42310111* Freshman English A
42310112** Freshman English B
42320111 Sophomore English A
42320112 Sophomore English B
42330111 Junior English A
42330112 Junior English B
42340111 Senior English A
42340112 Senior English B
42360311 Horror Literature
42360211 Science Fiction Literature
*Course numbers ending in 1 are first semester courses.
**Course numbers ending in 2 are second semester courses.
This Common Core-aligned course addresses two different essential questions: “What makes us the same and different?” and “What does it take to survive?” All reading and writing is related to these two questions. Students will read the novel To Kill a Mockingbird, considering the deep racial divide which existed in the 1930s. They will read the multi-genre text Beaver Dam Rocking Chair Marathon as well as an essay and Travel Channel segment which all highlight different ways of thinking and viewing the world. Students will also read poetry and essays about universals, the values people from around the world have in common. In the survival unit, students will explore poems, short stories, speeches, and a monologue from The Miracle Worker which focus on issues of survival in the midst of tremendous odds. In response to these texts, students will write personal responses and brief analyses as well as complete a research project in response to a self-selected question. The research focus in this course is finding and evaluating credible sources as well as outlining and beginning citation.
This Common Core-aligned course addresses two different essential questions: “How does history shape who I am?” and “How have others made a lasting impression?” All reading and writing is related to these two questions. Students will read the memoir Having Our Say, which traces the effects of a century of American history on two one hundred year-old sisters. Students will also explore the impact of cultural, social, and political events on the lives and literature of Native Americans (“Trail of Tears”), women (“Women”), and African Americans (“Letter From Birmingham Jail,” “Passing”). Students will examine the lives of the great (Ozymandias) and not-so-great (Julius Caesar) – both in fiction and non-fiction – to determine why some people have such strong impressions on others. Students will write reading responses, brief analyses, and an argumentative essay. The research focus for this course is using evidence from sources within an essay.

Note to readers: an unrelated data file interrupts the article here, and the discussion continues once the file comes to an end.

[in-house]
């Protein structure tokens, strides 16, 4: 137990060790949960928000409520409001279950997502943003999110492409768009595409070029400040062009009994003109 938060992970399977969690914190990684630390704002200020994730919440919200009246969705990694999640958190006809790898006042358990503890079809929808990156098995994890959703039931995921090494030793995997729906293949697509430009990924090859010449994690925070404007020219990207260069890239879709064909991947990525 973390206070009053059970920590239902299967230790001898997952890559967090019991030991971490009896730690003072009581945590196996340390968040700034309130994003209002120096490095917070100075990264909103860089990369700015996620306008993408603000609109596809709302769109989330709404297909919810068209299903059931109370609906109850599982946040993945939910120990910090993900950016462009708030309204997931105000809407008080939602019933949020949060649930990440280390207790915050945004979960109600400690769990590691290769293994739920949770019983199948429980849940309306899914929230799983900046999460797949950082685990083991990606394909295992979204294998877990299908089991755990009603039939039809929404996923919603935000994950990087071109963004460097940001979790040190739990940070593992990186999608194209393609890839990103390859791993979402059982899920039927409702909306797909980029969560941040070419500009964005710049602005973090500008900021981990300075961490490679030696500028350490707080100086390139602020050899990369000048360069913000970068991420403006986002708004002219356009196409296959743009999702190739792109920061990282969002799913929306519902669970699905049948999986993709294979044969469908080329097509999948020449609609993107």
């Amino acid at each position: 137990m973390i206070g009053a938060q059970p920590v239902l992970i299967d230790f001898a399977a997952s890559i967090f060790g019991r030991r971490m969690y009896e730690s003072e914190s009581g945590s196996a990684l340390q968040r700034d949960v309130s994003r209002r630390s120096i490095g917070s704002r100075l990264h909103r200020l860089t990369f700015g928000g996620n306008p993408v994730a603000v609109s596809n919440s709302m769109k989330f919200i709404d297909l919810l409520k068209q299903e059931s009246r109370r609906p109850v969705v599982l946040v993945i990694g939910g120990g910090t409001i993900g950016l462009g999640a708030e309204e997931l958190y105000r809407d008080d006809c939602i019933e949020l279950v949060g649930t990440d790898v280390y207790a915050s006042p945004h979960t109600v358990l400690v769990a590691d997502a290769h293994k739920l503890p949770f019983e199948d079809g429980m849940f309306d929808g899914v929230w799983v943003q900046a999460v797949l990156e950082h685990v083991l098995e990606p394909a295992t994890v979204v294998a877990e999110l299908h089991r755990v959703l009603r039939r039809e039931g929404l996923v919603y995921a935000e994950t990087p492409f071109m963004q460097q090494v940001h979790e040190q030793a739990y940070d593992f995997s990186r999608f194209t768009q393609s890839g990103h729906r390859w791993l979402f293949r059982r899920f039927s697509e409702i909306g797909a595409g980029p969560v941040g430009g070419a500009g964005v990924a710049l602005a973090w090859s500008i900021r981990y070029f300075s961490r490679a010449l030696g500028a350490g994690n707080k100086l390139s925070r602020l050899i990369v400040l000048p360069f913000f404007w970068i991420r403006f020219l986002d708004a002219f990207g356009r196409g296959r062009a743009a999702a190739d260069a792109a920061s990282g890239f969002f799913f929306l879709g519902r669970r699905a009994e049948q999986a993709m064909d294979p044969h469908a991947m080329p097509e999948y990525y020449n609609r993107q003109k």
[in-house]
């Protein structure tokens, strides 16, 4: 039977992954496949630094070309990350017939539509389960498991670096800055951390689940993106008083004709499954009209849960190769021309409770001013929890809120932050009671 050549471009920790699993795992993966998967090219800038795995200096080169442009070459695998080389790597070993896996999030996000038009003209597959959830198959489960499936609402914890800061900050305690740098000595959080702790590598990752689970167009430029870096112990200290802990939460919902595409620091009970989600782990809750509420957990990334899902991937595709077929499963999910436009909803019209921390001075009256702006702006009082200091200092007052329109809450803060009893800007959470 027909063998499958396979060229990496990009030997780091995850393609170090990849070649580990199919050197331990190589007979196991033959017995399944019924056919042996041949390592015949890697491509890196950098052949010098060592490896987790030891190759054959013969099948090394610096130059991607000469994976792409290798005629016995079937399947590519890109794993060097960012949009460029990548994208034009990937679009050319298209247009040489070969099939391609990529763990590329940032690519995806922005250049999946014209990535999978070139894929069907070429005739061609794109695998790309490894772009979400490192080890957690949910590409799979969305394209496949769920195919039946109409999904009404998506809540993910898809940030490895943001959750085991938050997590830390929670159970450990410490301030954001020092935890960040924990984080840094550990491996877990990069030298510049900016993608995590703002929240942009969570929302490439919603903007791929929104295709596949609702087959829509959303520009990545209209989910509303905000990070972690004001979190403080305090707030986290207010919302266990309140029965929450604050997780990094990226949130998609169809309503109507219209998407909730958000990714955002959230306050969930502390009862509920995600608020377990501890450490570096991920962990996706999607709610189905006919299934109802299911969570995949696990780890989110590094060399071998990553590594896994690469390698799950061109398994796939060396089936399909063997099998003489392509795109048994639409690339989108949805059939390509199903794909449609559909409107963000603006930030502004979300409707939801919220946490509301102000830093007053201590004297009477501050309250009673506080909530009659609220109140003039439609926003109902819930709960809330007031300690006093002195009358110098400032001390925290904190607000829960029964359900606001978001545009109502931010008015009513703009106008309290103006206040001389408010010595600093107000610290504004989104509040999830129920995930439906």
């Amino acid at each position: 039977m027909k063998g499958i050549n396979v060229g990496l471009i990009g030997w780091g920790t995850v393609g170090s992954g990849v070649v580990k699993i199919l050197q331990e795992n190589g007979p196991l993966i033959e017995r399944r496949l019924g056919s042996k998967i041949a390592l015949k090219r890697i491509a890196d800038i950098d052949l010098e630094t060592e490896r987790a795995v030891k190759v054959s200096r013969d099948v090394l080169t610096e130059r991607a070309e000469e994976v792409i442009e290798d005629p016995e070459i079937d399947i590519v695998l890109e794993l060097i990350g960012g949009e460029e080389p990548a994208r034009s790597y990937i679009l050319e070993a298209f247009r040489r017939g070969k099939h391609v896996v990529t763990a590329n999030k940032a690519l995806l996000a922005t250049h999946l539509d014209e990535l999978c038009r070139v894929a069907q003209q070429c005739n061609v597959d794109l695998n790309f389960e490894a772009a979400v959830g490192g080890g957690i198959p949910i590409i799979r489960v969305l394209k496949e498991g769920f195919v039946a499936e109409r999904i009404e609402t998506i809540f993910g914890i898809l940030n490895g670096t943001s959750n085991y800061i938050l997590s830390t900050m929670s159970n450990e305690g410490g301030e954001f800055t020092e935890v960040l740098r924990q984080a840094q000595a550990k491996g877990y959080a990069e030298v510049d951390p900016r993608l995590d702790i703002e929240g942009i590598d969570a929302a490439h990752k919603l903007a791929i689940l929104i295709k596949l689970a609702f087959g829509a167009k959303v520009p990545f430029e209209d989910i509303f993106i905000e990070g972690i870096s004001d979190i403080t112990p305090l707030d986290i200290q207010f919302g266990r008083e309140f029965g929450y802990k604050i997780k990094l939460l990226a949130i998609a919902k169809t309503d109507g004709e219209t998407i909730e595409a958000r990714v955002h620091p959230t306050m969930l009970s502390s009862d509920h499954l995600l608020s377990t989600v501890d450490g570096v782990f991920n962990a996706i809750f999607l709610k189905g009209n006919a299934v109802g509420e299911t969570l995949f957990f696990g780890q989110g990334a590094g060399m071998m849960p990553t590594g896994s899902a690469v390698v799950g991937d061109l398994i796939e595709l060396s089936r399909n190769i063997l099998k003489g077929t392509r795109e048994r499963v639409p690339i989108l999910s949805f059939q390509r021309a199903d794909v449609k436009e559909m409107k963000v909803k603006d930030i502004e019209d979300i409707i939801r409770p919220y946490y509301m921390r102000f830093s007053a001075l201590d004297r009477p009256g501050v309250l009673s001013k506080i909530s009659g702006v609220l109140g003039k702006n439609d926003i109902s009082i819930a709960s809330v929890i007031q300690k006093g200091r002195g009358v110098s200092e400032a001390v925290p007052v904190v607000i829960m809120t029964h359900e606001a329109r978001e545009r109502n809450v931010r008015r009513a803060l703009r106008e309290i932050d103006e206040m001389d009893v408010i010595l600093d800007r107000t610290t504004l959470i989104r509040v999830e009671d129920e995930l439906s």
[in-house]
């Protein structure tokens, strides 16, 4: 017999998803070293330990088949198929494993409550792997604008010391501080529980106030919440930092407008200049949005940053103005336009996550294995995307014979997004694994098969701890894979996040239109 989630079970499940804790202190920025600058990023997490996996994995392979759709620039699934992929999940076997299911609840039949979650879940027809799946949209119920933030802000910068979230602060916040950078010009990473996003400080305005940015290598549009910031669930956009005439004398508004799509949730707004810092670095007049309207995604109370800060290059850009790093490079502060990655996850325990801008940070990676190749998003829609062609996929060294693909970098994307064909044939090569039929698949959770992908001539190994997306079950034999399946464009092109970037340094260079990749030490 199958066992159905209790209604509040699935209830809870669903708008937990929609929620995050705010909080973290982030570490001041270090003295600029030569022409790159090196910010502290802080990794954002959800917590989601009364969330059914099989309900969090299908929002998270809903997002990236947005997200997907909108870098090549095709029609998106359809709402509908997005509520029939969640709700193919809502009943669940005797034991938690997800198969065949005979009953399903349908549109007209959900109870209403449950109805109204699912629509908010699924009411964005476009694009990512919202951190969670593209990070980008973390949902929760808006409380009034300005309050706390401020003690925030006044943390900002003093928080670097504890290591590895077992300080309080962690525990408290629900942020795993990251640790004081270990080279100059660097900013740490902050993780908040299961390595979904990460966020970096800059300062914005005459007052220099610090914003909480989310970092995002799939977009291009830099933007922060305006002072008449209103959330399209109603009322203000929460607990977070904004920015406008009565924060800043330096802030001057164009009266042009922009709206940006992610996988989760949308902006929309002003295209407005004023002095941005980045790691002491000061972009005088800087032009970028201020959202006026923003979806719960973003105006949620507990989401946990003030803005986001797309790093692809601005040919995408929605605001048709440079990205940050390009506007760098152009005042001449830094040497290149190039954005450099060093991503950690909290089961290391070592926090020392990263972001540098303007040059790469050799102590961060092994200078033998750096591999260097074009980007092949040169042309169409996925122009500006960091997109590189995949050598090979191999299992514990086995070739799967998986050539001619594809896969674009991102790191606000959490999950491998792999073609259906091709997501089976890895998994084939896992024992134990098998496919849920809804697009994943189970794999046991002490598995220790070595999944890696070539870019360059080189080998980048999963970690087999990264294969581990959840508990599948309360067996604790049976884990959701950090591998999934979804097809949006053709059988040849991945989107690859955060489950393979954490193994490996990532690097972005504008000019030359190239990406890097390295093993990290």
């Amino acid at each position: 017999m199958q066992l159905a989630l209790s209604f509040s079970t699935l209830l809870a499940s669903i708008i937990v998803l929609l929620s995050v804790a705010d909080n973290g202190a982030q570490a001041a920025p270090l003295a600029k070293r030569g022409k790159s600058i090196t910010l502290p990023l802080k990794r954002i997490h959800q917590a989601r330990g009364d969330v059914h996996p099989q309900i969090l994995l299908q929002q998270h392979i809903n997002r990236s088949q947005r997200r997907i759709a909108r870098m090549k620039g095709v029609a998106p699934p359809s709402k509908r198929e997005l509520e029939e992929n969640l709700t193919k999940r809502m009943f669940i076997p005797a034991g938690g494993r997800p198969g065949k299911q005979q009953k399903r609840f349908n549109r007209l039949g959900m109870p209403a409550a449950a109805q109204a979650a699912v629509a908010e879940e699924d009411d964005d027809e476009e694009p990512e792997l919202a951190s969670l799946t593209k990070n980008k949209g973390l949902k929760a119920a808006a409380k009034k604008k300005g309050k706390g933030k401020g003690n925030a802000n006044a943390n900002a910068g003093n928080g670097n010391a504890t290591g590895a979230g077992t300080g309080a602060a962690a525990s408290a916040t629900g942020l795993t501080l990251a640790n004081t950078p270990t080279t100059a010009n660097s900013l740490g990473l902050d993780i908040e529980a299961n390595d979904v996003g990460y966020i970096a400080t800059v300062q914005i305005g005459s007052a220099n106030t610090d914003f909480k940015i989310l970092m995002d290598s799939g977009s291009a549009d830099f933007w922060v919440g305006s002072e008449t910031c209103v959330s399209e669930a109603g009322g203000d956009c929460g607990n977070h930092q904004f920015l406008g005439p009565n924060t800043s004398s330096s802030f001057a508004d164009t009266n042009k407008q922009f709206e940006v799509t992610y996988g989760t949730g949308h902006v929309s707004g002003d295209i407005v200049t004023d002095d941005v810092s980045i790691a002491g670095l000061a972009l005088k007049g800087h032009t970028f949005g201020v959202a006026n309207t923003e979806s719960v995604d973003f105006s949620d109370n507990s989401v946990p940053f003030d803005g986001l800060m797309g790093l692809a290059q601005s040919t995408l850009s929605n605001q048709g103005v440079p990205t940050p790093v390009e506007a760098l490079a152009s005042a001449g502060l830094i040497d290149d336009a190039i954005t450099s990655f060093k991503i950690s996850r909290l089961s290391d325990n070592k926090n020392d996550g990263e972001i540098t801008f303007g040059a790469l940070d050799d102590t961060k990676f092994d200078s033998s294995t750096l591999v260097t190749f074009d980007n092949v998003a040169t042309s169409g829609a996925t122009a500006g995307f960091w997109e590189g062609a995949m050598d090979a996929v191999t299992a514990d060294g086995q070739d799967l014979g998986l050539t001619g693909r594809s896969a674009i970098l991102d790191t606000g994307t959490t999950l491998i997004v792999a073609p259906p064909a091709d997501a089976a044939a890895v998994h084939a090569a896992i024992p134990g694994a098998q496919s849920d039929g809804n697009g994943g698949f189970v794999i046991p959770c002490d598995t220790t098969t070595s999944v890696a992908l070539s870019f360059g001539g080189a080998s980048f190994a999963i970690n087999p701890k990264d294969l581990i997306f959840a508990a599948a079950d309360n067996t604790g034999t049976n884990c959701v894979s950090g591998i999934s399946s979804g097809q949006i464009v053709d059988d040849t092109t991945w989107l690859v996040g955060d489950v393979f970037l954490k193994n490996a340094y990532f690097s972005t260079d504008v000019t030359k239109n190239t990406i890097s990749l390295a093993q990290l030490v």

The essential question for this course is “What was the promise of America?” All reading and writing is related to this question. Texts span pre-American years (1700s and before) through the 1940s. Students will read texts related to the earliest settlers including the voices of colonial slaves and women which were generally excluded from national conversations. They will also explore foundational American texts – the Bill of Rights and Preamble to the US Constitution as well as the pamphlet “Common Sense” – to understand the freedoms early Americans pursued. They will analyze a recent Supreme Court case in relation to these Constitutional rights. Students will also study universal “American” ideas in classical American literature, including poems (“The Midnight Ride of Paul Revere”), essays (‘Common Sense”) and novels (Tom Sawyer and The Grapes of Wrath). In response to this reading, students will write journal entries as well as a personal essay focusing on a chosen American ideal.